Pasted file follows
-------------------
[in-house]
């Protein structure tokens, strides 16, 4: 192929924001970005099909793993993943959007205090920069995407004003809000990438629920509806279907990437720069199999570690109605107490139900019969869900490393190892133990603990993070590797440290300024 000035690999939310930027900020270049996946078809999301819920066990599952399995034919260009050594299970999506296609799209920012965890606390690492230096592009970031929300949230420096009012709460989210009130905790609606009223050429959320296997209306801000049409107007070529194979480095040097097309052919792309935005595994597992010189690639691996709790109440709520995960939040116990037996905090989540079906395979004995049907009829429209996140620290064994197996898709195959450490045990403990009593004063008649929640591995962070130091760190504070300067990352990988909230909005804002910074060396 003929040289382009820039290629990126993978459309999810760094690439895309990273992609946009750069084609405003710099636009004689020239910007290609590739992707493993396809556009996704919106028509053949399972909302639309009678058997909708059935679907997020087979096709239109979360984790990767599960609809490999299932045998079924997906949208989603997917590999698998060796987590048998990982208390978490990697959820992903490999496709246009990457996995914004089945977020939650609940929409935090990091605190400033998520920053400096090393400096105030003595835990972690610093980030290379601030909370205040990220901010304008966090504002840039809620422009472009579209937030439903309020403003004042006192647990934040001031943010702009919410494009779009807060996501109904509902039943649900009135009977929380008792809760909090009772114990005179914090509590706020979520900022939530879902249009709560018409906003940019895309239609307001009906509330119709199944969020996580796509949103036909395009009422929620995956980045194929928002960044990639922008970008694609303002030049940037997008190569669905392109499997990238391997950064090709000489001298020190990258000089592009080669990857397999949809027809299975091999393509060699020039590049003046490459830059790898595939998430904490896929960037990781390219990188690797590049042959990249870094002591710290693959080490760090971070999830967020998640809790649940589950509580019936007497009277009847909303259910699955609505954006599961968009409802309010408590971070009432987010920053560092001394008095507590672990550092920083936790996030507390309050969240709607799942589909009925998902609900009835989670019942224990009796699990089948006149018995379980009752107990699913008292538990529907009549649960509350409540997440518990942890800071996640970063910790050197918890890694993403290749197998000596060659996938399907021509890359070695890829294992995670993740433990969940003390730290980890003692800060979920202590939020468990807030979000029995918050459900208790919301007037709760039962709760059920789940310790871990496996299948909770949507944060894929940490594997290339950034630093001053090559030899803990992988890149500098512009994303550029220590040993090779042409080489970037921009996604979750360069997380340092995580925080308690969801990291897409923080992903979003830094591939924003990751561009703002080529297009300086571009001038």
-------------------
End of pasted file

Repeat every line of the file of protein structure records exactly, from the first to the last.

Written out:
[in-house]
């Protein structure tokens, strides 16, 4: 192929924001970005099909793993993943959007205090920069995407004003809000990438629920509806279907990437720069199999570690109605107490139900019969869900490393190892133990603990993070590797440290300024 000035690999939310930027900020270049996946078809999301819920066990599952399995034919260009050594299970999506296609799209920012965890606390690492230096592009970031929300949230420096009012709460989210009130905790609606009223050429959320296997209306801000049409107007070529194979480095040097097309052919792309935005595994597992010189690639691996709790109440709520995960939040116990037996905090989540079906395979004995049907009829429209996140620290064994197996898709195959450490045990403990009593004063008649929640591995962070130091760190504070300067990352990988909230909005804002910074060396 003929040289382009820039290629990126993978459309999810760094690439895309990273992609946009750069084609405003710099636009004689020239910007290609590739992707493993396809556009996704919106028509053949399972909302639309009678058997909708059935679907997020087979096709239109979360984790990767599960609809490999299932045998079924997906949208989603997917590999698998060796987590048998990982208390978490990697959820992903490999496709246009990457996995914004089945977020939650609940929409935090990091605190400033998520920053400096090393400096105030003595835990972690610093980030290379601030909370205040990220901010304008966090504002840039809620422009472009579209937030439903309020403003004042006192647990934040001031943010702009919410494009779009807060996501109904509902039943649900009135009977929380008792809760909090009772114990005179914090509590706020979520900022939530879902249009709560018409906003940019895309239609307001009906509330119709199944969020996580796509949103036909395009009422929620995956980045194929928002960044990639922008970008694609303002030049940037997008190569669905392109499997990238391997950064090709000489001298020190990258000089592009080669990857397999949809027809299975091999393509060699020039590049003046490459830059790898595939998430904490896929960037990781390219990188690797590049042959990249870094002591710290693959080490760090971070999830967020998640809790649940589950509580019936007497009277009847909303259910699955609505954006599961968009409802309010408590971070009432987010920053560092001394008095507590672990550092920083936790996030507390309050969240709607799942589909009925998902609900009835989670019942224990009796699990089948006149018995379980009752107990699913008292538990529907009549649960509350409540997440518990942890800071996640970063910790050197918890890694993403290749197998000596060659996938399907021509890359070695890829294992995670993740433990969940003390730290980890003692800060979920202590939020468990807030979000029995918050459900208790919301007037709760039962709760059920789940310790871990496996299948909770949507944060894929940490594997290339950034630093001053090559030899803990992988890149500098512009994303550029220590040993090779042409080489970037921009996604979750360069997380340092995580925080308690969801990291897409923080992903979003830094591939924003990751561009703002080529297009300086571009001038």